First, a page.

Most glorious service
Even before the list was published, the British marked down every member of Congress suspected of having put his name to treason. All of them became the objects of vicious manhunts. Some were taken. Some, like Jefferson, had narrow escapes. All who had property or families near British strongholds suffered.
Francis Lewis … saw his home plundered and his estates … completely destroyed by British soldiers. Mrs. Lewis was captured and treated with great brutality. Though she was later exchanged for two British prisoners through the efforts of Congress, she died from the effects of her abuse.
William Floyd … was able to escape with his wife and children … they lived as refugees without income for seven years. When they came home, they found a devastated ruin. Phillips Livingstone had all his great holdings … confiscated and his family driven out of their home. Louis Morris … saw all his timber, crops, and livestock taken. For seven years he was barred from his home and family.
John Hart … risked his life to return home to see his dying wife. Hessian soldiers rode after him, and he escaped in the woods. While his wife lay on her deathbed, the soldiers ruined his farm and wrecked his Homestead. Hart, 65, slept in caves and woods as he was hunted across the countryside. When at long last, emaciated by hardship, he was able to sneak home, he found his wife had already been buried, and his 13 children taken away. He never saw them again.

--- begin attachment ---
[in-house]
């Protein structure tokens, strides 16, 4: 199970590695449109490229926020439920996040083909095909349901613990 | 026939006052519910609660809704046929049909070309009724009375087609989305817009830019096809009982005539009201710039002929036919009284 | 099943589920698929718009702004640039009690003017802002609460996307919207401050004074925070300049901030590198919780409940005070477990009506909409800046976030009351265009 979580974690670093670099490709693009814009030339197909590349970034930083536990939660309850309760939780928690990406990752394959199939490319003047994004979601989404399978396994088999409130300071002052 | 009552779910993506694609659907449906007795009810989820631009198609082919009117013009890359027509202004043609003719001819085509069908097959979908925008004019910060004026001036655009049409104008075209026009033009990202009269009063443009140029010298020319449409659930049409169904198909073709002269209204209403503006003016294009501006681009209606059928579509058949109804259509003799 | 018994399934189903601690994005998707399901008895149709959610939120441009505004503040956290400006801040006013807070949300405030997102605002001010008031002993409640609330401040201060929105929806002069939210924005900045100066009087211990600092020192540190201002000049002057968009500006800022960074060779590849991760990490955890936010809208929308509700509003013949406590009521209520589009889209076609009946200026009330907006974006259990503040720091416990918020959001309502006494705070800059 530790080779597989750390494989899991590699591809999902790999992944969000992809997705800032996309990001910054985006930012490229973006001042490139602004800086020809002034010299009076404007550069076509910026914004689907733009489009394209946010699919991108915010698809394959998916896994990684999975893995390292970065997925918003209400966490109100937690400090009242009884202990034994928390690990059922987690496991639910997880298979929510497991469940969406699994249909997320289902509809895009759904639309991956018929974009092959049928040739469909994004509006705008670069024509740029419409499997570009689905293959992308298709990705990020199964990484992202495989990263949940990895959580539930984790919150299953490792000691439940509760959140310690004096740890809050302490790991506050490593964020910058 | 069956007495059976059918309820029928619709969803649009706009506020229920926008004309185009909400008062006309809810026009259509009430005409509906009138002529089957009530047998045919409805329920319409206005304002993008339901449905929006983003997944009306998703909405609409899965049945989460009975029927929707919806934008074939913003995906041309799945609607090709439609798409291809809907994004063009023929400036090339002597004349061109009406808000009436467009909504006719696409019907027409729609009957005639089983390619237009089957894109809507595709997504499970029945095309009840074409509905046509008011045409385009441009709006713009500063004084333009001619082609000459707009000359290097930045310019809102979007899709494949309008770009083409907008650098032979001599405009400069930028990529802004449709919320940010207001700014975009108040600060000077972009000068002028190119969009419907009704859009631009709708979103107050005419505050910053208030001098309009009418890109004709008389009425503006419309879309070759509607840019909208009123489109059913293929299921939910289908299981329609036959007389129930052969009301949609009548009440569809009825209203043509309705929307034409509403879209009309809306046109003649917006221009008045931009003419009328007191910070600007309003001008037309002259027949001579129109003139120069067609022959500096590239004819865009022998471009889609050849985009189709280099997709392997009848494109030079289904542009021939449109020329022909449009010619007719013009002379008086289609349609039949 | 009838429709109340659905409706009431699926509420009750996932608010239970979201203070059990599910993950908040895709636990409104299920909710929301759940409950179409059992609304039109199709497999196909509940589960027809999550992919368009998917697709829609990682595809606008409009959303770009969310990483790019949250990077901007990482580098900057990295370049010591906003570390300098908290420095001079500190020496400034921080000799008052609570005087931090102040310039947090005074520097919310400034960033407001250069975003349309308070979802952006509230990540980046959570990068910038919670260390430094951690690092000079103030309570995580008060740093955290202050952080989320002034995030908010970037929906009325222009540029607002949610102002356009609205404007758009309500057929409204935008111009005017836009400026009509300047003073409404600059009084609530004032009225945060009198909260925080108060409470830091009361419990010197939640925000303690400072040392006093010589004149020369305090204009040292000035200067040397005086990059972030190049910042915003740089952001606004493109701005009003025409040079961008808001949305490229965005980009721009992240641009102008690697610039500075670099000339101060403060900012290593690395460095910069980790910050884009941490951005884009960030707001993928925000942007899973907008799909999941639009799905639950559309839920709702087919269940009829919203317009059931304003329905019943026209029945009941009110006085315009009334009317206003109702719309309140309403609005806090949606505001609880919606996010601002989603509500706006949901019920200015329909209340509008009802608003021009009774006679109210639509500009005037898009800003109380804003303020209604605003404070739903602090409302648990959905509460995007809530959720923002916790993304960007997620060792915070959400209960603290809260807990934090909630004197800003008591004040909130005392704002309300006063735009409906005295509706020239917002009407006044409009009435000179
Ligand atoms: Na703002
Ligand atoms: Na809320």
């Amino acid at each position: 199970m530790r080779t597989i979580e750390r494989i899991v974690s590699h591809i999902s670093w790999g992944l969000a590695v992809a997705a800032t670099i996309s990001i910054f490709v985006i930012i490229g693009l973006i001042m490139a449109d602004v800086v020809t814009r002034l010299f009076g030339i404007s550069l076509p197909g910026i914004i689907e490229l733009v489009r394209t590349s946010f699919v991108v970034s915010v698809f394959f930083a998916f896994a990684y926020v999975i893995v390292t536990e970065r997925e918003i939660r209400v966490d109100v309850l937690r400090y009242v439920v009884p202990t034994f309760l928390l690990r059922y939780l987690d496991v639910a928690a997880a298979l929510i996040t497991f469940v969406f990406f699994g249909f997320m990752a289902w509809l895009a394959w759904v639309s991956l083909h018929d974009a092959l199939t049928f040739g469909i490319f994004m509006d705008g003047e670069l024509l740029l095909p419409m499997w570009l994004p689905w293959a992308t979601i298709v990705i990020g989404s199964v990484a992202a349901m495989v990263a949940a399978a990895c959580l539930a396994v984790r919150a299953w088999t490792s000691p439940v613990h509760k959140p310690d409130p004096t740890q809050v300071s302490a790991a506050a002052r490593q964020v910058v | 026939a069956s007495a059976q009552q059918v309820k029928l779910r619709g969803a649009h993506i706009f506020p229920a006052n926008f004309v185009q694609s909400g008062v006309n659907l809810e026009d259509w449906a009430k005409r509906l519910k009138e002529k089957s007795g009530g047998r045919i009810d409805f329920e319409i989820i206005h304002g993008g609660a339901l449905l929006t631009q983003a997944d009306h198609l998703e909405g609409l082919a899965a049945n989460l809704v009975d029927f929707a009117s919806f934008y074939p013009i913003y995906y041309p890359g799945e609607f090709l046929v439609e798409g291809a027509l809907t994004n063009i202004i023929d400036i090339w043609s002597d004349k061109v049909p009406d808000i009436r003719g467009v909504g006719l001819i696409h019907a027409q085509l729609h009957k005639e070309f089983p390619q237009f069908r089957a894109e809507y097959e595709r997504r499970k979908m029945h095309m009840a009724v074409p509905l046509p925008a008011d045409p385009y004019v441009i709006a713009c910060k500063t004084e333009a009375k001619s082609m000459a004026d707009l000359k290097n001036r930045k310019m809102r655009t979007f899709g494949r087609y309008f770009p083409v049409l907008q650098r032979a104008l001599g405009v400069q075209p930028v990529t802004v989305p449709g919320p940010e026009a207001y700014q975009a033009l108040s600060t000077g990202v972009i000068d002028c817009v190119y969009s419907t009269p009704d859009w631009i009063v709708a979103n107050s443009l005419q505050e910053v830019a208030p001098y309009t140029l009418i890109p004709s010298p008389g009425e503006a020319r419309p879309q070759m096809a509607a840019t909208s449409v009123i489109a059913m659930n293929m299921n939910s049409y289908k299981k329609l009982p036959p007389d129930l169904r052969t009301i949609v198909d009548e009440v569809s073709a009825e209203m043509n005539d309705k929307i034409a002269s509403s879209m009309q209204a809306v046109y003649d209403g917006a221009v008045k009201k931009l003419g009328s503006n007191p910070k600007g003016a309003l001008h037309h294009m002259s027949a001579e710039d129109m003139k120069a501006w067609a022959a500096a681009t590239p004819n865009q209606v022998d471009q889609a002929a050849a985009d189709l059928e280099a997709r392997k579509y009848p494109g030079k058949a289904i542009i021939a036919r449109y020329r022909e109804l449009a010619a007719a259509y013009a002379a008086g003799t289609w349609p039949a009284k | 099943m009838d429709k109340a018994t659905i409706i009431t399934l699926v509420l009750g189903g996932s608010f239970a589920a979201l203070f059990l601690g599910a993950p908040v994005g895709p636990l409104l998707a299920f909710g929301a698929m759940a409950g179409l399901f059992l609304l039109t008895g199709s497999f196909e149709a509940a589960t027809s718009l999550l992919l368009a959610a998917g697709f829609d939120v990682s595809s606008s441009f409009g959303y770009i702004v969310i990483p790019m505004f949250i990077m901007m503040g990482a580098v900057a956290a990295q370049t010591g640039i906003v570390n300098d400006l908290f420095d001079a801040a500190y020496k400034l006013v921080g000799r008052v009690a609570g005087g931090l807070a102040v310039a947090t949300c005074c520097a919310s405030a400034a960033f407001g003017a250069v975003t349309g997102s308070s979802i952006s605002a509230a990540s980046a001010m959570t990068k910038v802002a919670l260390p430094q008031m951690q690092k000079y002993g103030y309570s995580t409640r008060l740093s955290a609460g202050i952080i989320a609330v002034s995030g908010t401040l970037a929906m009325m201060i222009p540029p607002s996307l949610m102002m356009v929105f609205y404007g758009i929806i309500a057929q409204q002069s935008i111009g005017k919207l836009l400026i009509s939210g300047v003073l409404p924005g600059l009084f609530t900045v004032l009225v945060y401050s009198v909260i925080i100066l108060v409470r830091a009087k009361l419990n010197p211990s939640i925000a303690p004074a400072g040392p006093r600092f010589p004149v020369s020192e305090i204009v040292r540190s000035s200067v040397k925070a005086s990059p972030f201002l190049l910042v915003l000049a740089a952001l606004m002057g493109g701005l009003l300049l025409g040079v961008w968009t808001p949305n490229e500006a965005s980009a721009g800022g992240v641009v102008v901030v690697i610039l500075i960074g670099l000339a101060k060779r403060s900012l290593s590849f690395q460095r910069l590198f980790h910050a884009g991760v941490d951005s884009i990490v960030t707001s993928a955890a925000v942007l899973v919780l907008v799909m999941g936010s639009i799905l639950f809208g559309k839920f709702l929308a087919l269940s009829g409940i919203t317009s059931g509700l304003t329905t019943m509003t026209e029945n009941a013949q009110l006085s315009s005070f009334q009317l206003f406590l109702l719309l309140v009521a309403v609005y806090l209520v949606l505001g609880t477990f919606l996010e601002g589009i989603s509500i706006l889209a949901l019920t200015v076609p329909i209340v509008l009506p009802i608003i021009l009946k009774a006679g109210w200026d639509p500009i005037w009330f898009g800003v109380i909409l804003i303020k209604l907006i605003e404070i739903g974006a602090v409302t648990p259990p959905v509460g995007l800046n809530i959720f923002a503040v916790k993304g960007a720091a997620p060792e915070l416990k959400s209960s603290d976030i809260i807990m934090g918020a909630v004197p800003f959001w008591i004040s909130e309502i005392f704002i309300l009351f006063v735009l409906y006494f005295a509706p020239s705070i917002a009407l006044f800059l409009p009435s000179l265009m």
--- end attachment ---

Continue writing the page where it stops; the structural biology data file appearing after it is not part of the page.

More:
Dr. John Witherspoon … was president of the College of New Jersey, later called Princeton. The British occupied the town of Princeton, and billeted troops in the college. They trampled and burned the finest college library in the country.
Judge Richard Stockton … had rushed back to his estate in an effort to evacuate his wife and children. The family found refuge with friends, but a sympathizer betrayed them. Judge Stockton was pulled from bed in the night and brutally beaten by the arresting soldiers. Thrown into a common jail, he was deliberately starved. Congress finally arranged for Stockton’s parole, but his health was ruined. The judge was [later] released as an invalid …. He returned home to find his estate looted …. His family was forced to live off charity.
Robert Morris, merchant, … met Washington’s appeals and pleas for money year after year. He made and raised arms and provisions which made it possible for Washington to cross the Delaware at Trenton. In the process he lost 150 ships at sea, bleeding his own fortune and credit almost dry. George Clymer … escaped with his family from their home, but their property was completely destroyed by the British …. Dr. Benjamin Rush … was forced to flee. As a heroic surgeon with the army, Rush had several narrow escapes.